And watching him develop the kind of resiliency that he developed, watching him try to make amends to his family, watching him slowly climb his way out of where he was. That to me was a great privilege and watching the relationship between he and my father was a great privilege and blessing. It’s something I think about again and again.
And thriving is something that we all have to do. It doesn’t matter if we have found success over the past couple of years. It doesn’t matter if we’ve been able to accumulate things or have been able to expand or found love or have cheated death, or have somehow been able to manage a disease. No matter what we’re doing, each of us is called to thrive and thriving has been difficult in this pandemic because to thrive, we tend to need others. We tend to need help. We tend to need a fellowship. We tend to need a goal and a reason and purpose and meaning in our life.
In Aristotle’s Nicomachean Ethics. He has a concept that I think translates for thriving. It’s the Greek word arete, which means excellence. To be excellent, Aristotle writes, is to be perfectly who God has called you to be. Not anyone else, but the person that you in all of your particularities have been called to be. And this concept of excellence or thriving is at the root of the prayer today for true religion. Christianity exists not because we want to convey a set of rules, nor do we want to indoctrinate you in some kind of sacramental machinery. Christianity exists because we want to represent true religion. And true religion is the kind of transformation that happens when we thrive. True religion is a kind of promise that the key to thriving is having God at the center of our transformation.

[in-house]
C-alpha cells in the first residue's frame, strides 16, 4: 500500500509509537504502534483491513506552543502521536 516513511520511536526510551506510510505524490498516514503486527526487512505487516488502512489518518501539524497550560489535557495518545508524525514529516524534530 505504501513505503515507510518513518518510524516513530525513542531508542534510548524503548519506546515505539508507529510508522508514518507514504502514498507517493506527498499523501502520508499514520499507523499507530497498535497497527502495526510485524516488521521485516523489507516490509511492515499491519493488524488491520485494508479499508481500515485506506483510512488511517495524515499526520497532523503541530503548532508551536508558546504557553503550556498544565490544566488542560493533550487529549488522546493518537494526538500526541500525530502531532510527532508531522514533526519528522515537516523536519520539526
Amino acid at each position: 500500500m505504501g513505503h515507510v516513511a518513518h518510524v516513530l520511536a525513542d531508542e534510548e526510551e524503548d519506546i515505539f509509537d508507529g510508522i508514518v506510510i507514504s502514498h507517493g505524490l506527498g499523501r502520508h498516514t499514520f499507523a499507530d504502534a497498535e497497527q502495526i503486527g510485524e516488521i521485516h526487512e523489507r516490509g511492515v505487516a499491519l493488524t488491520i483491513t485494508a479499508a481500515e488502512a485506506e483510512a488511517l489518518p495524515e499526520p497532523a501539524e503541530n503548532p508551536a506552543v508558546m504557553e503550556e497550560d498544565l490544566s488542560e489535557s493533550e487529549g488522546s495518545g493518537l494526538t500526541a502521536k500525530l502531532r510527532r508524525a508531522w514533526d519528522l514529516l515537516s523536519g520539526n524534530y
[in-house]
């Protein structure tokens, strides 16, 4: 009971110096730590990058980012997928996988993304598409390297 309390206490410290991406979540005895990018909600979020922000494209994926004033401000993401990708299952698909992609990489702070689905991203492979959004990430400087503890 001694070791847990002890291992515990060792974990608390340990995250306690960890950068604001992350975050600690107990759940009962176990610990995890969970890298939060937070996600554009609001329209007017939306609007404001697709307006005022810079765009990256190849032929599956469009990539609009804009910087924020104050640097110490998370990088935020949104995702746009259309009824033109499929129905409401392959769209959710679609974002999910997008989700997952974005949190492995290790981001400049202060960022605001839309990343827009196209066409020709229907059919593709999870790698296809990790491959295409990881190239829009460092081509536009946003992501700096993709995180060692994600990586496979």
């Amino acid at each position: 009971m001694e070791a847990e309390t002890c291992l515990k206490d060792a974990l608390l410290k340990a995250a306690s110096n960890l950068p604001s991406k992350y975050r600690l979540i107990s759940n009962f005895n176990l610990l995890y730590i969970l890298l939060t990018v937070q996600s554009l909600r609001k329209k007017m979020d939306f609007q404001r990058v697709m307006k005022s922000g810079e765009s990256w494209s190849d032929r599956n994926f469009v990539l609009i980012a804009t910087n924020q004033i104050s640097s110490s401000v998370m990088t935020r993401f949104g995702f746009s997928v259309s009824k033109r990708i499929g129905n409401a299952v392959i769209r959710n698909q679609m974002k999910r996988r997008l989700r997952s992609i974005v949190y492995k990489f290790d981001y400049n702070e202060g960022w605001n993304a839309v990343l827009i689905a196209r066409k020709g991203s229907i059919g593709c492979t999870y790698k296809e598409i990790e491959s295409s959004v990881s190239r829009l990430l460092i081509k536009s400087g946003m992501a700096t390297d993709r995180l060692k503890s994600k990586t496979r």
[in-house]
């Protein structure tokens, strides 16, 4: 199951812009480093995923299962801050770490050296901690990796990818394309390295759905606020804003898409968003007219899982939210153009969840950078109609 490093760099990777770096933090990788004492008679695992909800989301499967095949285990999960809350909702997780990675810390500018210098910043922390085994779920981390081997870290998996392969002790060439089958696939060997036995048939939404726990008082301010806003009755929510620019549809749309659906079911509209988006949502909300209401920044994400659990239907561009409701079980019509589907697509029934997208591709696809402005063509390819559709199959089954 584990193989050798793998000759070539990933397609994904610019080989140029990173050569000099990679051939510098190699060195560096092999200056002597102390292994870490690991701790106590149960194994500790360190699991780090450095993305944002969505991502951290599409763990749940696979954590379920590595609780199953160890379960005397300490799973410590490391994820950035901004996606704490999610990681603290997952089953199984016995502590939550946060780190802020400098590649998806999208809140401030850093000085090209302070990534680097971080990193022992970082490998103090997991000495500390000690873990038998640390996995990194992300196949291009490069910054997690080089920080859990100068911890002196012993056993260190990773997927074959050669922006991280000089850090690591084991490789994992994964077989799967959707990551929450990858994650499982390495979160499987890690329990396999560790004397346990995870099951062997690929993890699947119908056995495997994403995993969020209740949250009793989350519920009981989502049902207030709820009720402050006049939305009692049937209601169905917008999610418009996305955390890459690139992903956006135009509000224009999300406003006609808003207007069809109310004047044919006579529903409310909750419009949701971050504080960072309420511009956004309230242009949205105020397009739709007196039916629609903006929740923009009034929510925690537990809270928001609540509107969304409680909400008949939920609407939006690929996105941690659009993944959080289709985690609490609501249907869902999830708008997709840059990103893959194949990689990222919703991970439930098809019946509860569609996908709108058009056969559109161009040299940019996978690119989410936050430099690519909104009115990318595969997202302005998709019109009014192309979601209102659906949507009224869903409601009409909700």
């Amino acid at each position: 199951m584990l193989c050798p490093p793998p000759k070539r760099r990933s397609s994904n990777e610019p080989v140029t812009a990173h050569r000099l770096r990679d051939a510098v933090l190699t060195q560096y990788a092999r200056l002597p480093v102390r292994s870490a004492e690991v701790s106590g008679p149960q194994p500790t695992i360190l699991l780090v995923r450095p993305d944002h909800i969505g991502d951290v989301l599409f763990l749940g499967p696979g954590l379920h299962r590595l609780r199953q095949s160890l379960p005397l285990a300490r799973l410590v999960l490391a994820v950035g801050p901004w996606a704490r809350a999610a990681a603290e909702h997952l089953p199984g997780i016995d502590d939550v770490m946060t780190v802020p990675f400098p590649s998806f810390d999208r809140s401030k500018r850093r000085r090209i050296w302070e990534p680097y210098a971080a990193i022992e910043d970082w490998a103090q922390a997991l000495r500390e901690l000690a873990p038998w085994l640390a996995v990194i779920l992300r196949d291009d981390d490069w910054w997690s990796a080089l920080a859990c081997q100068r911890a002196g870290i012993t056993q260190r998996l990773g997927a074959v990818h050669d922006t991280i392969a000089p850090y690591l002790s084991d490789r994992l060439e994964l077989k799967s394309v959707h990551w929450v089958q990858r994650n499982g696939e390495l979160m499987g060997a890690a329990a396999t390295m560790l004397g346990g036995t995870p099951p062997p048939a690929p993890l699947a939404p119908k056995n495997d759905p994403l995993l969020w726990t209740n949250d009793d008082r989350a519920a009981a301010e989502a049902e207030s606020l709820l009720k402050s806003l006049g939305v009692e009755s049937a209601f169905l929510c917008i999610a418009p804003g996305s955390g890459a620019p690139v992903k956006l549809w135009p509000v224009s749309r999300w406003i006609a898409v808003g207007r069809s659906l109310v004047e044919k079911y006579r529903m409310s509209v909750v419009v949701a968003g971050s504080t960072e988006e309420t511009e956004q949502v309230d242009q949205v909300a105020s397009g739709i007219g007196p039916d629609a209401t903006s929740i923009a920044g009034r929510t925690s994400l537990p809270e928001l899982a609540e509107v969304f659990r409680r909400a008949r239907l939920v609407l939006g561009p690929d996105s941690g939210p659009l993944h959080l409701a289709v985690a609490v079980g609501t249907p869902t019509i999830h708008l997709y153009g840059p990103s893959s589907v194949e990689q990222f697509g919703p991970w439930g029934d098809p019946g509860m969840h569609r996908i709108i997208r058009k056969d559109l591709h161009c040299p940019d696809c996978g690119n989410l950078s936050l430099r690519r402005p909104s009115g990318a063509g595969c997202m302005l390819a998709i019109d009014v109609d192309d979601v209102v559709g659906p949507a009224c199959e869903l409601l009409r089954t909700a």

And all of this is what’s going on today in our reading, from the Gospel of Mark. As I was mentioning to someone earlier today, this is a beautiful passage because I love it when Jesus gets a little triggered and he gets a little triggered today. The Pharisees notice that Jesus’ disciples are eating with defiled hands. They haven’t gone through the proper process of washing your hands, of baptizing your hands. And Jesus immediately says to this seemingly innocent question that any Jew would ask, you hypocrites, He just gets totally triggered.
I love that. I can relate to that. That’s 2020 for me. I don’t know about you. Just waiting. And so then Jesus says it’s not what is happening outside of you. It’s what’s happening inside of you that matters. And from this, I see a direct correlation to the issue around addiction because there is nothing wrong with alcohol. It’s what alcohol did to Eddie. It’s what alcohol did to my father. That was what was wrong with alcohol. And we live in an addictive age so one philosopher writes, we are want to pick something external, whether it is success, whether it is status, whether it is a relationship, whether it’s anything outside of ourselves, we are want to see that as the sum total of who we are – to make it a God to us.